As individual investors increased their municipal bond holdings in the late 1960s and early 1970s, Congress passed the Securities Acts Amendments of 1975 (1975 Amendments).10 Around the same time, New York City’s financial crisis raised questions about whether investors and residents had been given inadequate or misleading information. The crisis led some in Congress to ask if it should reverse the registration and reporting exemptions granted to municipal bond issuers. The idea was scuttled for several reasons, including costs and the belief that reversing the exemptions was an outsize response.

Instead, the 1975 Amendments required the registration of municipal securities dealers, put them under the SEC’s rulemaking and enforcement authority, and created the MSRB, which is subject to the commission’s oversight. The MSRB was given the power to adopt rules for the municipal market. But under the Tower Amendments,† named after Republican Texas Senator John G. Tower, both the SEC and MSRB were prohibited from directly or indirectly requiring municipal issuers to make any filing or disclosure before or after the sale of securities. The SEC “requires underwriters of municipal securities offerings to obtain issuers’ disclosures for the securities they intend to sell and provide them to purchasers.”11

The limits on oversight and transparency were tested in 1983, when the Washington Public Power Supply System (WPPSS) defaulted on $2.25 billion in municipal bonds financing the construction of two nuclear power plants. The default was sparked by a state Supreme Court ruling that local governments lacked the authority to enter into “take-or-pay” agreements for power supplied by the utility.12 (Such contracts require buyers to purchase an agreed-on amount of a plant’s output, if produced, in a specified period.) In effect, the court’s ruling led to a market understanding that bondholders had been carrying much more of the risk of project performance than had been conveyed in offering and other presale documents.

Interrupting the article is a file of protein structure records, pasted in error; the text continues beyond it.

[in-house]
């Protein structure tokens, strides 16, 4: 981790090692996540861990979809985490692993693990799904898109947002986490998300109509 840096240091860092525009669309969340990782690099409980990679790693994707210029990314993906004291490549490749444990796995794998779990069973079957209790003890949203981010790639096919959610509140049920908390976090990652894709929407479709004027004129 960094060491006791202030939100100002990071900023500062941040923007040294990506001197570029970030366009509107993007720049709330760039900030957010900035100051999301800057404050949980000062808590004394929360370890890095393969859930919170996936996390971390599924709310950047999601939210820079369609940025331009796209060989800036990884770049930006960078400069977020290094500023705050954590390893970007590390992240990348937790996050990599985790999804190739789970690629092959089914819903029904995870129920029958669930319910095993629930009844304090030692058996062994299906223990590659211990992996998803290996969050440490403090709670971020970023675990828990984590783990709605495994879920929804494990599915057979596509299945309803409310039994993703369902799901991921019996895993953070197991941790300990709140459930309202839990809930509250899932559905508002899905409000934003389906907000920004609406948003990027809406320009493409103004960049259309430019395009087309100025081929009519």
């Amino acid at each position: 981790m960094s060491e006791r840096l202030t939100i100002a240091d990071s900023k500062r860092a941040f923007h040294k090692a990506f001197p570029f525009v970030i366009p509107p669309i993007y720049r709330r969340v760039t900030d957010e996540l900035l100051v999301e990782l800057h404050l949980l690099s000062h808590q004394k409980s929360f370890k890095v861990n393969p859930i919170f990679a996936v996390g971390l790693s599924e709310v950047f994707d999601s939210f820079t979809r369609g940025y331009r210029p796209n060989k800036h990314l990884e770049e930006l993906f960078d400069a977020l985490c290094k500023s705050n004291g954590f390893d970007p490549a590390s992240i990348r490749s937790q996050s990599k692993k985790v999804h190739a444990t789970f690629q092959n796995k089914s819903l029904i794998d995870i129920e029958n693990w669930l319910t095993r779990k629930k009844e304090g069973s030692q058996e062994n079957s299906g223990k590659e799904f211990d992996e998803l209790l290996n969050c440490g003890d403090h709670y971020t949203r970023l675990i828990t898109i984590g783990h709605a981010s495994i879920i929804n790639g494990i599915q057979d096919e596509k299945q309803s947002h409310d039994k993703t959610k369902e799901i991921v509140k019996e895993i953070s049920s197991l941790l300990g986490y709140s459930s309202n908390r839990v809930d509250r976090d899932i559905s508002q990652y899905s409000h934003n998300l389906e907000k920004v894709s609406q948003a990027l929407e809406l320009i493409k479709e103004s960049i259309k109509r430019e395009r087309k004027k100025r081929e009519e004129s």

In 1988, the SEC found the review and disclosure of WPPSS’s condition by the issuer, its underwriters, and bond counsel to be inadequate.13 As a result, the commission proposed Rule 15c2-12, enacted in 1989 and taking effect in 1990, which mandated that broker-dealers contract with municipal issuers when underwriting securities to receive preliminary and final official statements and ensure that investors had access to them before bond sales.